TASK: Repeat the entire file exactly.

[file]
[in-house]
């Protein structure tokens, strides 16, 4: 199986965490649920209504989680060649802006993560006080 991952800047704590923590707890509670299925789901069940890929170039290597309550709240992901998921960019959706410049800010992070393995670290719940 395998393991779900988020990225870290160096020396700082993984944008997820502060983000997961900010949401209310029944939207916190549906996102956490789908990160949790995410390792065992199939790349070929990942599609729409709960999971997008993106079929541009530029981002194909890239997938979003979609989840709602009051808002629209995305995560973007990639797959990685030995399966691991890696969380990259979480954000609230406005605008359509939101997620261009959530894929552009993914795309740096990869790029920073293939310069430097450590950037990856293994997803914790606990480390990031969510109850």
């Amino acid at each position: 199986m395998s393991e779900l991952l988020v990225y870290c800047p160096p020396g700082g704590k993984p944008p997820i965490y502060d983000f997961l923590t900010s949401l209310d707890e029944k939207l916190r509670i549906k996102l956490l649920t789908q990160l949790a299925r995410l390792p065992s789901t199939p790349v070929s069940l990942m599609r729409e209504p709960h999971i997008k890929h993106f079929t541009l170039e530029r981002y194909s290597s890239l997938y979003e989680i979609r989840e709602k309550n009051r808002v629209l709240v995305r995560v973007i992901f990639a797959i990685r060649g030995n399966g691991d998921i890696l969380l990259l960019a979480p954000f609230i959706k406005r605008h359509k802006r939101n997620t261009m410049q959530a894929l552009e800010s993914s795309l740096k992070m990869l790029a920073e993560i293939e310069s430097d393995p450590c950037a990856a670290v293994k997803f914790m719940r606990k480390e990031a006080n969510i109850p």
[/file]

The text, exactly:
[in-house]
């Protein structure tokens, strides 16, 4: 199986965490649920209504989680060649802006993560006080 991952800047704590923590707890509670299925789901069940890929170039290597309550709240992901998921960019959706410049800010992070393995670290719940 395998393991779900988020990225870290160096020396700082993984944008997820502060983000997961900010949401209310029944939207916190549906996102956490789908990160949790995410390792065992199939790349070929990942599609729409709960999971997008993106079929541009530029981002194909890239997938979003979609989840709602009051808002629209995305995560973007990639797959990685030995399966691991890696969380990259979480954000609230406005605008359509939101997620261009959530894929552009993914795309740096990869790029920073293939310069430097450590950037990856293994997803914790606990480390990031969510109850």
């Amino acid at each position: 199986m395998s393991e779900l991952l988020v990225y870290c800047p160096p020396g700082g704590k993984p944008p997820i965490y502060d983000f997961l923590t900010s949401l209310d707890e029944k939207l916190r509670i549906k996102l956490l649920t789908q990160l949790a299925r995410l390792p065992s789901t199939p790349v070929s069940l990942m599609r729409e209504p709960h999971i997008k890929h993106f079929t541009l170039e530029r981002y194909s290597s890239l997938y979003e989680i979609r989840e709602k309550n009051r808002v629209l709240v995305r995560v973007i992901f990639a797959i990685r060649g030995n399966g691991d998921i890696l969380l990259l960019a979480p954000f609230i959706k406005r605008h359509k802006r939101n997620t261009m410049q959530a894929l552009e800010s993914s795309l740096k992070m990869l790029a920073e993560i293939e310069s430097d393995p450590c950037a990856a670290v293994k997803f914790m719940r606990k480390e990031a006080n969510i109850p």